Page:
DIY 12-Volt Power Bank from Recycled Laptop Batteries

In a world where sustainability is paramount, recycling old laptop batteries to create a powerful 12-volt battery pack is not only an eco-friendly endeavor but also a cost-effective one.

This DIY project will guide you through the step-by-step process of transforming 18650 cells salvaged from old laptop batteries into a functional 12-volt battery pack. The battery pack accumulated energy is enough to power home WiFi routers, charge other batteries and support any 12V device. The battery pack can be charged from 12V power supply or car lighter connector.
Before you begin, ensure that you’ve properly tested and identified healthy cells for this project.

Materials Needed:

You need to be very careful when you working with lithium cells. They store a lot of energy and you can easily start fire if you are not following standard safety rules and precautions. Lithium Polymer and Li-ion batteries are volatile. Failure to follow the below instructions may result in fire, personal injury and damage to property if charged or used improperly.

Step 1: Battery Testing

The first step is to test the recycled 18650 cells to ensure they are in working condition. Charge and discharge each cell individually and set aside the healthy ones for the project. Dispose of any damaged or underperforming cells responsibly.

Step 2: Prepare the Batteries

Using a rotary tool, carefully remove any remaining nickel leftovers from the cells. Replace the battery covers with new ones by using a heating gun to attach the new ones securely.

Step 3: Battery Configuration

For this project, we’ll configure the cells in a 7P (parallel) and 3S (series) arrangement. Spot weld nickel strips to connect seven cells in parallel and then connect three sets of seven cells in series, ensuring positive to negative connections.

Step 4: Add Balance Leads

Attach balance leads to the BMS board of each set within the pack. These leads are crucial for maintaining the health and safety of your battery pack.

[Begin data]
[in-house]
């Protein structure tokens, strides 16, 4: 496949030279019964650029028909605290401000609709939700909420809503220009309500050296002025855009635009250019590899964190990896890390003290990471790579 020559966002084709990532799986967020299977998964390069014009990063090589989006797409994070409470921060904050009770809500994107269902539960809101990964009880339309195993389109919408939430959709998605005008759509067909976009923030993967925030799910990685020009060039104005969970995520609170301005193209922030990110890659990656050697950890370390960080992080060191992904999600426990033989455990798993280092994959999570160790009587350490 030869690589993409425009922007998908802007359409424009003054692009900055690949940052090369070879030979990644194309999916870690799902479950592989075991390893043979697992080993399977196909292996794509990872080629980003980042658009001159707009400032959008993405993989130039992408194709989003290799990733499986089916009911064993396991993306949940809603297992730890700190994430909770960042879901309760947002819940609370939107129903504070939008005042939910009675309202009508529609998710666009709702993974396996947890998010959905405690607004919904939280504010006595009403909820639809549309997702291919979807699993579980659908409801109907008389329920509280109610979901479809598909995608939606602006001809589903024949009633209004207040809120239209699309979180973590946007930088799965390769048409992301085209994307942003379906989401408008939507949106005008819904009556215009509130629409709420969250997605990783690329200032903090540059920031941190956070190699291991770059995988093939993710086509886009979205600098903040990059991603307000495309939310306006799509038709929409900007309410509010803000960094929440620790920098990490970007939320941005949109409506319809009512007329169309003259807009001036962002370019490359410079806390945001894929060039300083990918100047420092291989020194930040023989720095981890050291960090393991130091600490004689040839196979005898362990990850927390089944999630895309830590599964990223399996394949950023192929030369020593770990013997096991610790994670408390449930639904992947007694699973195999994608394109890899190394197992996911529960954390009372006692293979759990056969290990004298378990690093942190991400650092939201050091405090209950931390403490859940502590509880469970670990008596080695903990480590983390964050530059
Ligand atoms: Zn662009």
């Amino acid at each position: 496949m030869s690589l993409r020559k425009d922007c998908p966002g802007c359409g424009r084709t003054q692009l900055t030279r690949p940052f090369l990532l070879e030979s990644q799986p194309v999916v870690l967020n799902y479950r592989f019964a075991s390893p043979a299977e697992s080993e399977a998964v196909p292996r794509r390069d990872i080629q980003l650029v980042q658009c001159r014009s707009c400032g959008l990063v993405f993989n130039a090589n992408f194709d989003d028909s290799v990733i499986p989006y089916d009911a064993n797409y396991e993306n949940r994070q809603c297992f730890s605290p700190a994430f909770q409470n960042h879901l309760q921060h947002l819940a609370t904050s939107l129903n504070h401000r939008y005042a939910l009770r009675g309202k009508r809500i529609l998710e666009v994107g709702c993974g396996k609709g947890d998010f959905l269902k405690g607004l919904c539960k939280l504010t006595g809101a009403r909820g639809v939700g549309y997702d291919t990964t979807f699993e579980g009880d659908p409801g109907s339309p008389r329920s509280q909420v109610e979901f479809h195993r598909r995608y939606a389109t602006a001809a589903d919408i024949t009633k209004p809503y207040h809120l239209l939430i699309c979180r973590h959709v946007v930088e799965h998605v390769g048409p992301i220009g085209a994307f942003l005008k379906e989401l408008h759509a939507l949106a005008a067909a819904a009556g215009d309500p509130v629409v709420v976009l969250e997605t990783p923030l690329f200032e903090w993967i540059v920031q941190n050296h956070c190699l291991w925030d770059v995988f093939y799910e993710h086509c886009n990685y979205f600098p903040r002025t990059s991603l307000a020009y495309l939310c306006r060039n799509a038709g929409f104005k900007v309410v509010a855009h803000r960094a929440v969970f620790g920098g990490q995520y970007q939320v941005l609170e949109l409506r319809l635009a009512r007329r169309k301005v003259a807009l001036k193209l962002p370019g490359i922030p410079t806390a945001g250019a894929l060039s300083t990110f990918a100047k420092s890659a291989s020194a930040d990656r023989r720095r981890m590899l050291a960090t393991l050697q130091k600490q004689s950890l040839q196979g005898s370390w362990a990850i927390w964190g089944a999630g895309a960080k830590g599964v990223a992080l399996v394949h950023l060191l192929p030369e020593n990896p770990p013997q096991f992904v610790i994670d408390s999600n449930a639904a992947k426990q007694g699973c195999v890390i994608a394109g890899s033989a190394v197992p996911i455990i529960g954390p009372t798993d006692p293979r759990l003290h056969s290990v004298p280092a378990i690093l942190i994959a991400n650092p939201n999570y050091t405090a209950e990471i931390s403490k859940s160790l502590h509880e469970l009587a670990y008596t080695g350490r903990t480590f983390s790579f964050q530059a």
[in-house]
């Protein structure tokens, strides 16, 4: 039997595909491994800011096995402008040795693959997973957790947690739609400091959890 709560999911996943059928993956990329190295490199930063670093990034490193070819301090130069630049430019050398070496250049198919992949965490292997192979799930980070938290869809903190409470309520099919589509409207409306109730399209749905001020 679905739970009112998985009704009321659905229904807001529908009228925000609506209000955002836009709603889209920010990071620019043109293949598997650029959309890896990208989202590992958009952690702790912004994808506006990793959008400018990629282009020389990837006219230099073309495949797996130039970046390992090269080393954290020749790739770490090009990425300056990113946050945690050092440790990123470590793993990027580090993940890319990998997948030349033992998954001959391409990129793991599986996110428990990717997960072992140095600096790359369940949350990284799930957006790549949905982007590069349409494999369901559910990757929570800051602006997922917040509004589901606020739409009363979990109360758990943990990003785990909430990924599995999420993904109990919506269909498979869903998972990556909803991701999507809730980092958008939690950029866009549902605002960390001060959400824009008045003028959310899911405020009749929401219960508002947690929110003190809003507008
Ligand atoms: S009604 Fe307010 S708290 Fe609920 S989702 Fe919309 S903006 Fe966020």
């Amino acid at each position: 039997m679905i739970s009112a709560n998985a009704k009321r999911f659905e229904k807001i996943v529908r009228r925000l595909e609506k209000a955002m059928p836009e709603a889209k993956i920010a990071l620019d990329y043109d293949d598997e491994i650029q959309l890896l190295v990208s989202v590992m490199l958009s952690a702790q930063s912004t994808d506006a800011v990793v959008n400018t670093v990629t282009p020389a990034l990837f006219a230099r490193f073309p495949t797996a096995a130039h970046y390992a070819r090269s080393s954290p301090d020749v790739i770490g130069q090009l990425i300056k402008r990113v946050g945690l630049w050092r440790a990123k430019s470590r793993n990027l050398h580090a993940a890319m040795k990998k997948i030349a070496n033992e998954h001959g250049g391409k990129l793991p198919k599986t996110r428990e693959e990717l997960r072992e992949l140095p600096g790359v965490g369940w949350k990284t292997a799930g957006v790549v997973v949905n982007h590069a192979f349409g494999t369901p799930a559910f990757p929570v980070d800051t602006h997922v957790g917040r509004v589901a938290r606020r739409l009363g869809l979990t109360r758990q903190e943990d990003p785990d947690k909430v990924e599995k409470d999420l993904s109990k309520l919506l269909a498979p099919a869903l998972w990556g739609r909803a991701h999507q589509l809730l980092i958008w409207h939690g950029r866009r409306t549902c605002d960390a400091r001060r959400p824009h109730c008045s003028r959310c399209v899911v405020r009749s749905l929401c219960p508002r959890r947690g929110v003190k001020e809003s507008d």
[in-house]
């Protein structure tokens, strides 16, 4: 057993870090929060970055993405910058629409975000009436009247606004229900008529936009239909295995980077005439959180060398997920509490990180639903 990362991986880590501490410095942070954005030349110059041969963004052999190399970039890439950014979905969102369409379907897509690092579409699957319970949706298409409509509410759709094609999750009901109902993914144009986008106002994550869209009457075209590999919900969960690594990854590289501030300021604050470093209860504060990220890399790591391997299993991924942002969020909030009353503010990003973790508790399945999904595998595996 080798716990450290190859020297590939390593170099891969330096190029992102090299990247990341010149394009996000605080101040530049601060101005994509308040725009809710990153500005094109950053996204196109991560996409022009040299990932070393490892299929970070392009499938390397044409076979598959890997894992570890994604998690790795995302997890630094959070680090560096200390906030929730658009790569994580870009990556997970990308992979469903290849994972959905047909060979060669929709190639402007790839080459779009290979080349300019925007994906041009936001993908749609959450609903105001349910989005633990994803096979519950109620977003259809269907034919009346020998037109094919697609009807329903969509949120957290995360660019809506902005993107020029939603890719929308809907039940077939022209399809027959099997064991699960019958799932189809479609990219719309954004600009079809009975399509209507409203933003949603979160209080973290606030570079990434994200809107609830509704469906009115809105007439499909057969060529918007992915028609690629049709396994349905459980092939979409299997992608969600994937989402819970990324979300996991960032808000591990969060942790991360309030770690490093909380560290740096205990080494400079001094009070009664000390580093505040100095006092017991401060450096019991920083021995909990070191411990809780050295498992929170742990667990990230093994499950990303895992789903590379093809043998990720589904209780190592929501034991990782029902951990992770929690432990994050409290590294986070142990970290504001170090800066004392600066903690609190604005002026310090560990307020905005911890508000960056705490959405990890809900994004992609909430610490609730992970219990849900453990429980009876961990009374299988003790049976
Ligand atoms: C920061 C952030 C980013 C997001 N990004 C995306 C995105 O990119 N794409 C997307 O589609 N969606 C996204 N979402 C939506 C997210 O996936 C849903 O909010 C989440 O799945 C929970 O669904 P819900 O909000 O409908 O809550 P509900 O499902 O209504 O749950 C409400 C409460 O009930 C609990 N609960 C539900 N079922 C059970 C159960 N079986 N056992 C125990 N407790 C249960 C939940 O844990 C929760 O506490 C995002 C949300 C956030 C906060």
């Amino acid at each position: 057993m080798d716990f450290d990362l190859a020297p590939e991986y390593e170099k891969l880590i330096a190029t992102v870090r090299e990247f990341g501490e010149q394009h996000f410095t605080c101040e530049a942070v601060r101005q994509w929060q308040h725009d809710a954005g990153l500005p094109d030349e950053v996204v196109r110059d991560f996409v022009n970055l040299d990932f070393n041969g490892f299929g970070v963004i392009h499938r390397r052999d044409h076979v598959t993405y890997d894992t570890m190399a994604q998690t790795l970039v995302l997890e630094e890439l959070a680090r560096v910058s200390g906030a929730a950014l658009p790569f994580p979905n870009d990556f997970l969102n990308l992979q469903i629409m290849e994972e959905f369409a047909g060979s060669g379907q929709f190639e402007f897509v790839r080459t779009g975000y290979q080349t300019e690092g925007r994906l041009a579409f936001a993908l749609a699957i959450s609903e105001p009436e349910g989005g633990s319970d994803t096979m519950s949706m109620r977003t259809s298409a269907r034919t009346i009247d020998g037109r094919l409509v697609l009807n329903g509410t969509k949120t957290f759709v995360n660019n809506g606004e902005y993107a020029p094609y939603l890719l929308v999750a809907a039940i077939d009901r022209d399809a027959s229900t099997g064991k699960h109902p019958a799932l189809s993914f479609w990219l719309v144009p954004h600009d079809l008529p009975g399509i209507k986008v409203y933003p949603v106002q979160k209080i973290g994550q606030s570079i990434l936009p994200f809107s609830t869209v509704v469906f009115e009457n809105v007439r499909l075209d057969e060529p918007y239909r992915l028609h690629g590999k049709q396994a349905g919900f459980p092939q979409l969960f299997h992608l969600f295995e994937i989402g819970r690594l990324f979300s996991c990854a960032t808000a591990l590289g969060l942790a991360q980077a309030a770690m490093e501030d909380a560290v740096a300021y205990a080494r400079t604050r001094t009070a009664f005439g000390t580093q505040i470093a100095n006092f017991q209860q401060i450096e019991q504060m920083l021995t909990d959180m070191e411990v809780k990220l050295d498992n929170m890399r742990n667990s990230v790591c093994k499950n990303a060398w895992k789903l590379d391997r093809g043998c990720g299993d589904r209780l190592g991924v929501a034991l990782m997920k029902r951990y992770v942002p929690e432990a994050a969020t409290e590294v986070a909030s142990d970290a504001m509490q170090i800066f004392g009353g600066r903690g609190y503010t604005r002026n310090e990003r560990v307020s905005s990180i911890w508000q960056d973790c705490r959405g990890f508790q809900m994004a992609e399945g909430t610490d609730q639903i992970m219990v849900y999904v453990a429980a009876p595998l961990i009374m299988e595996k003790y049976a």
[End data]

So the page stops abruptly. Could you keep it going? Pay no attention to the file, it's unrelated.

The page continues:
Step 5: Connector Setup

Wire one XT60 connector and one female Deans T connector to the output terminals of your battery case cover. These connectors will allow you to connect your battery pack to various devices and chargers.

Step 6: Connect power leads to the BMS

Connect the positive and negative leads of the Battery Management System (BMS) board.

Step 7: Prepare the Battery Case

Using a soldering iron or rotary tool, create slots in the battery case for the XT60 and Deans T connectors. These slots will allow you to securely mount the connectors on the battery case cover.

Step 8: Secure Connectors

Use super glue and resin to firmly fix the XT60 and Deans T connectors into their respective slots on the battery case cover. Ensure they are securely attached for safety.

Step 9: Connect the BMS

Connect the BMS to the battery block in the following order: Positive lead, negative lead, 4.2V lead, and 8.4V lead.

Step 10: Solder Leads to the Cover

Solder all the negative leads from the battery pack to the connector on the cover. Similarly, solder all the positive leads to the connector on the cover, ensuring a secure connection.

Step 11: Final Assembly

Add isolation material to all required places – around BMS connectors (Back and Front), under the positive and the negative collecting point at the case cover. Make sure that the battery block is not moving inside the case.
Close the battery case with the cover and secure it in place using electrician tape. Make sure the cover is firmly attached, and all connections are secure.

Congratulations! You’ve successfully created a 12-volt battery pack from recycled laptop batteries. This eco-friendly project not only saves you money but also contributes to a greener future by repurposing old electronics into a useful and sustainable power source.

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4 responses

  1. avmathy Avatar

    Thank you, sir.
    I installed voltage regulator to the external ports and now I can charge my phone. Create more projects like this one.

  2. odorlos Avatar

    Nice. Actually, you can add more ports – for example USB type C or USB 3.0

  3. RoboHobo Avatar

    Do you know what is the C-rate of this battery pack? Is the C-rate number depends on the battery type used for building the pack or to the BMS?

    1. In this project I’m using Sanyo UR18650ZT (R1122) batteries. From the Specifications of this model I can conclude that they are 2C C-rated, because the Capacity is 2650 mAh with Discharging maximum of 5300 mAh ( 2 x 2650 mAh). As I’m using 7 batteries in parallel the total Ah’s of this battery pack are calculated here – 7 x 2650 = 18550 mAh = 18.55 Ah.
      The Max Discharge current in this case will be 2 x 18.55 = 37.1 Ah.

      For this reason I’m using 40A BMS which fits perfectly for 37.1Ah pack.

      You can check the specifications of your 18650 batteries here in this brilliant support page:

      I hope this reply is helping you to understand the C-rate of the project pack.

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